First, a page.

For instance, one embodiment of the present invention is configured to receive an image and semantic input identifying one or more objects, regions and/or aspects of the received image which are to be segmented from the remainder of the image. The received image is referred to herein as the “input image”, while the area which is to be segmented from the input image is referred to herein as the “target object”, or more generally, the “target region” or the “target data”. The received semantic input is used to query a text-image database to gather positive exemplar images corresponding to the target data. Negative exemplar images that represent objects which are not to be selected can be gathered as well. For example, the semantic query “person” might yield positive exemplars containing images of people and negative exemplars containing images of background scenes, trees, skyscrapers, giraffes or other objects which may be confused with a person. The negative exemplars can also be collected from a text-image database, and/or may be drawn from a negative exemplar repository containing, for example, generalized background scenes which do not contain prominent objects likely to be the subject of a semantic query. The positive and negative exemplars are gathered into an exemplar retrieval database.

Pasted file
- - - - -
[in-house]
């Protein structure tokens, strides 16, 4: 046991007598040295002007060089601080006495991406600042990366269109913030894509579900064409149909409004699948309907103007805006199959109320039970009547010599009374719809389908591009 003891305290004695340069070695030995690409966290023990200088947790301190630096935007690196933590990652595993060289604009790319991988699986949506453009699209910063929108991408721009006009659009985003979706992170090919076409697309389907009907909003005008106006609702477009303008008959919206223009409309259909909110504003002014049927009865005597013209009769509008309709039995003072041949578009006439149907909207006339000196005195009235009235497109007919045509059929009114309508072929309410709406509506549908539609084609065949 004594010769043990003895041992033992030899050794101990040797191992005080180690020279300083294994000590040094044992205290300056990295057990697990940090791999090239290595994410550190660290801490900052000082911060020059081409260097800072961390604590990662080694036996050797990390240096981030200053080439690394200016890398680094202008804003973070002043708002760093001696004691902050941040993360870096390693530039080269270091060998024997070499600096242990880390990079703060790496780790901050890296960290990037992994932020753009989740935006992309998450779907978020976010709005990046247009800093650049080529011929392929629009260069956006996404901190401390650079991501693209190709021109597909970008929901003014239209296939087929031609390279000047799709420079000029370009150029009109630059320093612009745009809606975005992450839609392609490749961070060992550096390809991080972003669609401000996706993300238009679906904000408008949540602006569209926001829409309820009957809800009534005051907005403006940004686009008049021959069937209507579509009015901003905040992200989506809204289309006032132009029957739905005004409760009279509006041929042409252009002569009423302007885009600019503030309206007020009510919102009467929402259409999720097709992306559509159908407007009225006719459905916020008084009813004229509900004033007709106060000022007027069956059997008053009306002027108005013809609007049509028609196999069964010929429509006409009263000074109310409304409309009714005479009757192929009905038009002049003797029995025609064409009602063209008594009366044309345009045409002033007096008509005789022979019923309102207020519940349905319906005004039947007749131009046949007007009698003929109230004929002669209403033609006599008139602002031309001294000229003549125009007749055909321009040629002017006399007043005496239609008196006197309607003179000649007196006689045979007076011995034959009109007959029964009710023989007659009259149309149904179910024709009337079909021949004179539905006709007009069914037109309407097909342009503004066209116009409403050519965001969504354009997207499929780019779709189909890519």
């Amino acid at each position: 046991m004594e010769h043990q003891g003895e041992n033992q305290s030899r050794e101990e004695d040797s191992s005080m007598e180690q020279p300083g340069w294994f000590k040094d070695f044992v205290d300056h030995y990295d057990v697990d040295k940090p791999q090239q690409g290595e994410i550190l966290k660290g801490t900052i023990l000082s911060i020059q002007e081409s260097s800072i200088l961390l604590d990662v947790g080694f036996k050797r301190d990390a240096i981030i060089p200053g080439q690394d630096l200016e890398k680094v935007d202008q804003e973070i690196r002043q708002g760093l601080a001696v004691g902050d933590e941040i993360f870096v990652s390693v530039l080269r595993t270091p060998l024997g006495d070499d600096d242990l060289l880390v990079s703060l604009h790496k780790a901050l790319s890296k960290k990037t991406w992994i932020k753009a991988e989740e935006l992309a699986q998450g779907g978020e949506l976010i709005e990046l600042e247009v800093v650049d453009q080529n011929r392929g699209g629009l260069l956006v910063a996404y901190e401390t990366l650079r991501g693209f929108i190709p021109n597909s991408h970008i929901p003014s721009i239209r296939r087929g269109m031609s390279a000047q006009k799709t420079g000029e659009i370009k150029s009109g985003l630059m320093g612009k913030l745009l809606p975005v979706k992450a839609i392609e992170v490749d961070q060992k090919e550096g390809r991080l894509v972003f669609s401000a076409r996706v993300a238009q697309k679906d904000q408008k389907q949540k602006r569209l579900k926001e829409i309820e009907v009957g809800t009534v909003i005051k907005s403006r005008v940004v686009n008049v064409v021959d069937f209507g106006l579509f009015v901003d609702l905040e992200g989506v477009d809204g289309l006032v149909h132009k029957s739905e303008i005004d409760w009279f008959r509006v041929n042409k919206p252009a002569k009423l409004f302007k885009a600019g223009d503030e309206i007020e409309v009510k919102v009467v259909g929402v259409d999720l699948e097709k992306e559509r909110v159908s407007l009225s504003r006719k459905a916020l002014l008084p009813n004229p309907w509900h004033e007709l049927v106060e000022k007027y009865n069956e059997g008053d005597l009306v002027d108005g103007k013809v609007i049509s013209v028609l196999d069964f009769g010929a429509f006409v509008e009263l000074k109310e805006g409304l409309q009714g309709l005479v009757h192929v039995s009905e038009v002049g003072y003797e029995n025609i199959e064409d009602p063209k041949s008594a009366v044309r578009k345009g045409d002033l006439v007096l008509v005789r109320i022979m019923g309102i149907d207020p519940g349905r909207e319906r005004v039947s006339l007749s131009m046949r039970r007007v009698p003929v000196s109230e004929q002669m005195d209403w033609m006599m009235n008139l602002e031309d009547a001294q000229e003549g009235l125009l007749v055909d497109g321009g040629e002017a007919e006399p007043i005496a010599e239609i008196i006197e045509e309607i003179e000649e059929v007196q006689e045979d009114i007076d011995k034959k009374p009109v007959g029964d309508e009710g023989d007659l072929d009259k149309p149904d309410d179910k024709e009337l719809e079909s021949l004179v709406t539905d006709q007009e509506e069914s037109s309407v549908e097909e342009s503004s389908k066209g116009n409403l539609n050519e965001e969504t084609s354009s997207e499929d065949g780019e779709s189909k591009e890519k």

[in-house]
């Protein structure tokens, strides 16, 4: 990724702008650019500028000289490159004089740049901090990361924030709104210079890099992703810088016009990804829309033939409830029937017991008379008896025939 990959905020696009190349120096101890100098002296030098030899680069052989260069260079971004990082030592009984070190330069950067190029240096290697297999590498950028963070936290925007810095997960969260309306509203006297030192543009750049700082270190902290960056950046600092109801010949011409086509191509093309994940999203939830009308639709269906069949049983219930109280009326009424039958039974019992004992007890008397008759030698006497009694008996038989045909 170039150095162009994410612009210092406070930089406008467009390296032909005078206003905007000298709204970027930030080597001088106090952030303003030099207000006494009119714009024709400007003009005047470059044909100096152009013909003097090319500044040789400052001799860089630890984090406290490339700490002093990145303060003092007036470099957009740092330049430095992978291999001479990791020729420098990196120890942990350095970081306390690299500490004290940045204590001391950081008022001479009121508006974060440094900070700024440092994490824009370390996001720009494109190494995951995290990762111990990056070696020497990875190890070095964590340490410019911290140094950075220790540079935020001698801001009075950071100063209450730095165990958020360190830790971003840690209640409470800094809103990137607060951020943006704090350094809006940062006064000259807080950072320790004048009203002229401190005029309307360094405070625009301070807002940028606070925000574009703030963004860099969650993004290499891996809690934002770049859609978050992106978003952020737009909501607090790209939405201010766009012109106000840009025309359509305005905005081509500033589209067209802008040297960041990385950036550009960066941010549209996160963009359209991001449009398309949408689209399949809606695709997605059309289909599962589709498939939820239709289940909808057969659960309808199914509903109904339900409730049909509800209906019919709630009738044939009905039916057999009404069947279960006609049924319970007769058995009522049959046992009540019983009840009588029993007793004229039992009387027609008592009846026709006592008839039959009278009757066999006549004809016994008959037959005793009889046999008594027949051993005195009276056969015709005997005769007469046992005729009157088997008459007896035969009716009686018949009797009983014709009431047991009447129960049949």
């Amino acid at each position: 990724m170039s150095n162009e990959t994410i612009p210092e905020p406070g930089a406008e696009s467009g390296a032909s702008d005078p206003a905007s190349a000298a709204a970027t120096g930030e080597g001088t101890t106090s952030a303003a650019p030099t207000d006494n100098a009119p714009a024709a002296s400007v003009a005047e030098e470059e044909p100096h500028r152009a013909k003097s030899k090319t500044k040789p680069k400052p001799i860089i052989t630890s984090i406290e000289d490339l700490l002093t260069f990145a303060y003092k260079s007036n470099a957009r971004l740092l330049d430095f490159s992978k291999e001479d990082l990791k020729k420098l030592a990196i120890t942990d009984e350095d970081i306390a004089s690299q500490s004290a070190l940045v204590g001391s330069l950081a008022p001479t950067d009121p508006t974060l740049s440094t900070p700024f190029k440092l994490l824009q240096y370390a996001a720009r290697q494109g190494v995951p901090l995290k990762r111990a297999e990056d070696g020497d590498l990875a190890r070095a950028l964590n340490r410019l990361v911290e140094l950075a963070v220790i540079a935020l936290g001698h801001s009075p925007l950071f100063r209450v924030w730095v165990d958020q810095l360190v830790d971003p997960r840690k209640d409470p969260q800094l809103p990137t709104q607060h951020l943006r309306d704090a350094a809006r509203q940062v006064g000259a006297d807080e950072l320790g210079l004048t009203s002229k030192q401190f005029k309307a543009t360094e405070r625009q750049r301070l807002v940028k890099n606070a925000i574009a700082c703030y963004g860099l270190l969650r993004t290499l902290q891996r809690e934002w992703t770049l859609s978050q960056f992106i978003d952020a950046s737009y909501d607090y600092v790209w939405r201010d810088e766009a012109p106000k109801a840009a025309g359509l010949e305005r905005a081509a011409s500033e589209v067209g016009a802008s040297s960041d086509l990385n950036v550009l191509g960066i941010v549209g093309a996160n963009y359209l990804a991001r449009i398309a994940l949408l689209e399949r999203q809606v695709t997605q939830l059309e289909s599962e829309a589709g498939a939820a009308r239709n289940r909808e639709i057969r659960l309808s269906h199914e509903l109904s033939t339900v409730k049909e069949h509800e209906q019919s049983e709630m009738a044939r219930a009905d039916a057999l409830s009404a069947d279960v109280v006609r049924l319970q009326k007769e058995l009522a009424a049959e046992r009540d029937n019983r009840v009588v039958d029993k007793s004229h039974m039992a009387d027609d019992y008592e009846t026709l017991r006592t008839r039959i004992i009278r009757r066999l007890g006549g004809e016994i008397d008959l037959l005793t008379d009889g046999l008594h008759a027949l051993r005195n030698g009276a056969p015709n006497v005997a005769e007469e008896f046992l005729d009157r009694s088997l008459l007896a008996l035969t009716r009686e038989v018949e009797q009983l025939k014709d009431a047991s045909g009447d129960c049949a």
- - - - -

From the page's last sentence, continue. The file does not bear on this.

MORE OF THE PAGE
In such embodiments the input image is divided into a number of “object proposals”. An object proposal is a region of the input image that is likely to contain a single recognizable object. Object proposals provide reasonable estimates of where the target data may be located within the input image, thereby helping the system to avoid selecting background clutter and enabling the system to more robustly segment general photos of the real world. The exemplar retrieval database is then queried for exemplars which correspond to the various object proposals. Object proposals which sufficiently correspond to positive exemplars in the exemplar retrieval database can be validated as potential matches to the semantic input. Object proposals which sufficiently correspond to negative exemplars in the exemplar retrieval database, or which do not correspond to any exemplars, can be rejected as being unlikely to match the semantic input. This image search methodology based on matching positive and negative exemplars enables individual object proposals to be classified as likely to contain or unlikely to contain an object corresponding to the semantic input. In particular, filtering object proposals using positive and negative exemplars helps avoid selection of background clutter, thus providing a significant improvement with respect to conventional selection algorithms when applied to generalized photos that are not specifically designed for image segmentation applications.